It’s officially one week until Halloween! This has always been one of my favorite times of the year, and as the end of October gets closer, I typically take a cool morning or afternoon to decorate pumpkins while listening to ’80s music and sampling chocolate. This year is different in so many ways, but I’m clinging to comforting traditions, so bring on the pumpkins and paint! Keep reading for all of the DIY details…
Over the years, I’ve enjoyed many a pumpkin project. Here are a few things I’ve learned:
- Your pumpkin creation doesn’t have to be complicated to make a big impact
- If you’re going to completely cover it in paint, it’s better to use a faux pumpkin (to avoid rotting from the inside out)
- Starting with a white pumpkin can eliminate the need to spray paint a base color
This year I let ’80s modern art be my inspiration and turned to some of my favorite colorful images to inspire the designs on the small pumpkin. The 1980s artwork of Tony DeBlasi was a big influence. For the large pumpkin, I let the lavender paint drip and then piled on the confetti. Both pumpkins pictured are real (rather than faux). While I needed some alone time to create the squiggles and lines on the smaller pumpkin, the confetti pumpkin is a totally kid-friendly endeavor! My young daughter enjoyed helping me sprinkle the confetti.
Painted Pumpkin Supplies
The supply list for these pumpkins is surprisingly small:
- acrylic craft paint in various colors (this set is a great buy)
- paintbrushes both small and large
- foil confetti (such as this selection)
Painting Your Pumpkins
For the small white pumpkin, I actually completed the design over the course of a few days, free-handing the lines, loops and squiggles with a small paintbrush. You can totally do it in one sitting, but pandemic parenting gives me little snippets of free time rather than an hour at a time. So I painted when I could and set it aside as needed. This method actually worked well, as it kept me from getting burned out and allowed portions of the pumpkin to dry before I tackled the rest.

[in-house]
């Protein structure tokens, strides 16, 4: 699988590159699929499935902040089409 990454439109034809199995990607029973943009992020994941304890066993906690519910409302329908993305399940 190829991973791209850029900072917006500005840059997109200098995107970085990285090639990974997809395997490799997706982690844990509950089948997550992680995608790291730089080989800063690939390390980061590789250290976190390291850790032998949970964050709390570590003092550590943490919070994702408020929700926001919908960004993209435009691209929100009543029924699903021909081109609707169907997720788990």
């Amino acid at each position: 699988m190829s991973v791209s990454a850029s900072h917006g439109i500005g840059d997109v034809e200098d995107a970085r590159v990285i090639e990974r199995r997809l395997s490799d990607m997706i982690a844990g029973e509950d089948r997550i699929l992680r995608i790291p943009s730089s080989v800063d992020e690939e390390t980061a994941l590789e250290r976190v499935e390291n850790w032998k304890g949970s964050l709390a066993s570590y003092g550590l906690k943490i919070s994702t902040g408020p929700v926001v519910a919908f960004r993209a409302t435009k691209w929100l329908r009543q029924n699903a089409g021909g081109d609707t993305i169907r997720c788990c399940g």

The confetti pumpkin can be tackled in one sitting. It’s super manageable, and the payoff is big!! If you’re looking for an easy way to make a statement, this is it, so don’t hold back. Rather than pouring paint directly from the container, I applied globs of it with a large paintbrush, making sure it started to drip in various spots around the pumpkin. If the drips started to get out of hand, I just put a paper towel near the bottom of the paint stream to lighten the look and stop the flow of paint. While the paint is still wet, sprinkle the confetti. Go ahead–it’s fun!
When the pumpkins have dried, enjoy displaying them for a colorful, ’80s art gallery feel. Wishing you and yours a vibrant Halloween! Thanks for reading.